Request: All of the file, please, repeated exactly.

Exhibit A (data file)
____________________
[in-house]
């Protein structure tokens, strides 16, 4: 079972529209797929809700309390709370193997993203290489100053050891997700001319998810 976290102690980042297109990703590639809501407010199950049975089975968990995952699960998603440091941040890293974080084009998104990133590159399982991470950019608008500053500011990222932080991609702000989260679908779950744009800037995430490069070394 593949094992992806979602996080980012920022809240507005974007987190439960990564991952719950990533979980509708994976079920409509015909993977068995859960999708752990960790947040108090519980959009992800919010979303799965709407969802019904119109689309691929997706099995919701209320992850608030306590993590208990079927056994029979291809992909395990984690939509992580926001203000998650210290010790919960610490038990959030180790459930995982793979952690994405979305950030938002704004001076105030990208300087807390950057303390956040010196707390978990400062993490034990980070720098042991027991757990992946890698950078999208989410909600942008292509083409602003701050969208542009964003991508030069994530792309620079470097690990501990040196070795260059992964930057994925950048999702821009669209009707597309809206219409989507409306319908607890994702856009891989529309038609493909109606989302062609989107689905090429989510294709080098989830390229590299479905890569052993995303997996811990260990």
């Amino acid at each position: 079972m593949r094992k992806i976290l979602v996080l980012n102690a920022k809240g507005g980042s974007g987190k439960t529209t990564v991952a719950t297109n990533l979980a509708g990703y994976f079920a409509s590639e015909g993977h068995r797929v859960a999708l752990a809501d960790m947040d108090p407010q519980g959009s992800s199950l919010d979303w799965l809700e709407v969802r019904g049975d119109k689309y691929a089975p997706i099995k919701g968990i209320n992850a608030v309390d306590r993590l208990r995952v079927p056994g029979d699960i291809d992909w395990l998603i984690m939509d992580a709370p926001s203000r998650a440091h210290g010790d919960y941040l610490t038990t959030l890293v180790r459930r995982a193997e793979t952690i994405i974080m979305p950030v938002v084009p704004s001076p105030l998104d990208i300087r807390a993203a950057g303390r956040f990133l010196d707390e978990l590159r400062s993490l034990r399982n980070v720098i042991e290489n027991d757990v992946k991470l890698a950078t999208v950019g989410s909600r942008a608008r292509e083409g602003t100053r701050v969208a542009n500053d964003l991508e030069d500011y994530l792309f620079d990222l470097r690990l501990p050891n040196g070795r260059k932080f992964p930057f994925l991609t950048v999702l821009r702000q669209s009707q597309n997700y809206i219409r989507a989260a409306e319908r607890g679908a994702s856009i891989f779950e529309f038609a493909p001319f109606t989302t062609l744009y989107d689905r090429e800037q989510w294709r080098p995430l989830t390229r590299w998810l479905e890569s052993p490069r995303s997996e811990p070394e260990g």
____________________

[in-house]
């Protein structure tokens, strides 16, 4: 079972529209797929809700309390709370193997993203290489100053050891997700001319998810 976290102690980042297109990703590639809501407010199950049975089975968990995952699960998603440091941040890293974080084009998104990133590159399982991470950019608008500053500011990222932080991609702000989260679908779950744009800037995430490069070394 593949094992992806979602996080980012920022809240507005974007987190439960990564991952719950990533979980509708994976079920409509015909993977068995859960999708752990960790947040108090519980959009992800919010979303799965709407969802019904119109689309691929997706099995919701209320992850608030306590993590208990079927056994029979291809992909395990984690939509992580926001203000998650210290010790919960610490038990959030180790459930995982793979952690994405979305950030938002704004001076105030990208300087807390950057303390956040010196707390978990400062993490034990980070720098042991027991757990992946890698950078999208989410909600942008292509083409602003701050969208542009964003991508030069994530792309620079470097690990501990040196070795260059992964930057994925950048999702821009669209009707597309809206219409989507409306319908607890994702856009891989529309038609493909109606989302062609989107689905090429989510294709080098989830390229590299479905890569052993995303997996811990260990």
């Amino acid at each position: 079972m593949r094992k992806i976290l979602v996080l980012n102690a920022k809240g507005g980042s974007g987190k439960t529209t990564v991952a719950t297109n990533l979980a509708g990703y994976f079920a409509s590639e015909g993977h068995r797929v859960a999708l752990a809501d960790m947040d108090p407010q519980g959009s992800s199950l919010d979303w799965l809700e709407v969802r019904g049975d119109k689309y691929a089975p997706i099995k919701g968990i209320n992850a608030v309390d306590r993590l208990r995952v079927p056994g029979d699960i291809d992909w395990l998603i984690m939509d992580a709370p926001s203000r998650a440091h210290g010790d919960y941040l610490t038990t959030l890293v180790r459930r995982a193997e793979t952690i994405i974080m979305p950030v938002v084009p704004s001076p105030l998104d990208i300087r807390a993203a950057g303390r956040f990133l010196d707390e978990l590159r400062s993490l034990r399982n980070v720098i042991e290489n027991d757990v992946k991470l890698a950078t999208v950019g989410s909600r942008a608008r292509e083409g602003t100053r701050v969208a542009n500053d964003l991508e030069d500011y994530l792309f620079d990222l470097r690990l501990p050891n040196g070795r260059k932080f992964p930057f994925l991609t950048v999702l821009r702000q669209s009707q597309n997700y809206i219409r989507a989260a409306e319908r607890g679908a994702s856009i891989f779950e529309f038609a493909p001319f109606t989302t062609l744009y989107d689905r090429e800037q989510w294709r080098p995430l989830t390229r590299w998810l479905e890569s052993p490069r995303s997996e811990p070394e260990g």